Process Management 101

Are you confused about what a process is and isn’t? This week my client struggled with the concept of managing their processes and so I thought I would explain here exactly what good, practical, process management is all about.

Process management is the ensemble of activities used to plan and monitor the performance of a business process. The term usually refers to the management of business processes.

Process management is the application of tasks, knowledge, skills, resources, and responsibilities to define, visualise, measure, control and improve processes with the goal to meet customer requirements profitably (or easier, faster, less stress, etc.).

A process is a series of tasks and activities that have a defined start and end point. Customer requirements aren’t met by one person or department alone; they are met through a combination of activities that flow across departments both internally and externally.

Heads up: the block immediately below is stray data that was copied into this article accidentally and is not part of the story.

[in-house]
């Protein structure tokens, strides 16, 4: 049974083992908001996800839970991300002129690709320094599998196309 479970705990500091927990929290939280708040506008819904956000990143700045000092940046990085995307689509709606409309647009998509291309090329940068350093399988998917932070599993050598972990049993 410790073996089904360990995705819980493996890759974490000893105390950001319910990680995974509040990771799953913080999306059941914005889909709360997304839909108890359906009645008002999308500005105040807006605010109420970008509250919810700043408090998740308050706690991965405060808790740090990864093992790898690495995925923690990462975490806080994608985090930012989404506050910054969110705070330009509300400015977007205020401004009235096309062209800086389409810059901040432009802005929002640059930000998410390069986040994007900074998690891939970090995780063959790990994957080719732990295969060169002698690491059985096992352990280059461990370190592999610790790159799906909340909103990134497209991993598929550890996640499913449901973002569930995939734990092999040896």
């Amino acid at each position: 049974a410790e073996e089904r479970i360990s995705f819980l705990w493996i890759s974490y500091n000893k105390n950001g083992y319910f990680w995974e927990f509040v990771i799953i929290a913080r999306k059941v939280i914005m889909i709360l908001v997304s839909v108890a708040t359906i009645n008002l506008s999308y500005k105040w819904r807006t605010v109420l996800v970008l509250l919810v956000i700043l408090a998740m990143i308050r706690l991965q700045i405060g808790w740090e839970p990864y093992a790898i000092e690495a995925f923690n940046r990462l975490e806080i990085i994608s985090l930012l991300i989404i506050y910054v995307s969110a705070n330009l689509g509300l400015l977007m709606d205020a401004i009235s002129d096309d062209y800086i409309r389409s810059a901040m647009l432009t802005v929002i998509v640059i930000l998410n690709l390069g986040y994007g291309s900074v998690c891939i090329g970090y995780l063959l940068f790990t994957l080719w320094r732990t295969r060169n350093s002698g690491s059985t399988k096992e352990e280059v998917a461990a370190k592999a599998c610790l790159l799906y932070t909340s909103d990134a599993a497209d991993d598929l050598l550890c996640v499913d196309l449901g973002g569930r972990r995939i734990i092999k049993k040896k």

Therefore, a business process is NOT a flowchart!!

A flowchart is a great way to define how an activity is performed, but this is not a process.

A business process captures the activities performed by all contributors. A contributor may be a person, department or team, and could be external to the company.

The flow of tasks and activities performed by these contributors convert an input into an output based on the objective of the process.

More often than not, the output becomes the input to the next business process.

Business processes are supported by related information. So for instance, the process step ‘procure materials’ might be supported by a procedure for procurement, including:

  • supplier selection and monitoring
  • how to place an order
  • policies regarding procurement levels/limits
  • checking that purchased items conform to requirements

Process interaction refers to the visualisation of all business processes and their relationships i.e. how they are connected.

Why would an organisation what to define their processes? Lots of reasons!

  • To increase transparency across the company
  • To define best practice
  • To standardise
  • To manage performance, including KPI’s, objectives, targets, metrics, etc.
  • To create a business manual
  • To understand where problems occur so that they can be eliminated
  • To aid staff training
  • To provide a case for improvement
  • To assist in the introduction of new IT systems
  • The list could go on….

I hope this makes it a little clearer for you. Get in touch is you need more clarification.


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